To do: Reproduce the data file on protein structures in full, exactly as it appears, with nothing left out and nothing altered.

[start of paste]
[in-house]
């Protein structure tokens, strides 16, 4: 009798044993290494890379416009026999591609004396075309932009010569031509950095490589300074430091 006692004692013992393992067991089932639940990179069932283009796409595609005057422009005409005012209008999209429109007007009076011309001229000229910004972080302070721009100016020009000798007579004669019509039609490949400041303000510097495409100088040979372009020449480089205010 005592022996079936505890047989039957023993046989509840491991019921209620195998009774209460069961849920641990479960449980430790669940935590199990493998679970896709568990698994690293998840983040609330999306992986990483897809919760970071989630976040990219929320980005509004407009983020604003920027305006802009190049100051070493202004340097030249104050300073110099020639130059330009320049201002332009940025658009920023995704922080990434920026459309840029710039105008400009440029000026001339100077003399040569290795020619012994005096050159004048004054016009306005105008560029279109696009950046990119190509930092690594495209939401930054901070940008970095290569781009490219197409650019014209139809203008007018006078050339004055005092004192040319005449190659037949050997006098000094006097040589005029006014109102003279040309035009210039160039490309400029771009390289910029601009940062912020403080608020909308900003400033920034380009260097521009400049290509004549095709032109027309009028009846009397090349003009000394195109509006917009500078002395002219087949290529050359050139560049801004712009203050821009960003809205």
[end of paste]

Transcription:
[in-house]
């Protein structure tokens, strides 16, 4: 009798044993290494890379416009026999591609004396075309932009010569031509950095490589300074430091 006692004692013992393992067991089932639940990179069932283009796409595609005057422009005409005012209008999209429109007007009076011309001229000229910004972080302070721009100016020009000798007579004669019509039609490949400041303000510097495409100088040979372009020449480089205010 005592022996079936505890047989039957023993046989509840491991019921209620195998009774209460069961849920641990479960449980430790669940935590199990493998679970896709568990698994690293998840983040609330999306992986990483897809919760970071989630976040990219929320980005509004407009983020604003920027305006802009190049100051070493202004340097030249104050300073110099020639130059330009320049201002332009940025658009920023995704922080990434920026459309840029710039105008400009440029000026001339100077003399040569290795020619012994005096050159004048004054016009306005105008560029279109696009950046990119190509930092690594495209939401930054901070940008970095290569781009490219197409650019014209139809203008007018006078050339004055005092004192040319005449190659037949050997006098000094006097040589005029006014109102003279040309035009210039160039490309400029771009390289910029601009940062912020403080608020909308900003400033920034380009260097521009400049290509004549095709032109027309009028009846009397090349003009000394195109509006917009500078002395002219087949290529050359050139560049801004712009203050821009960003809205």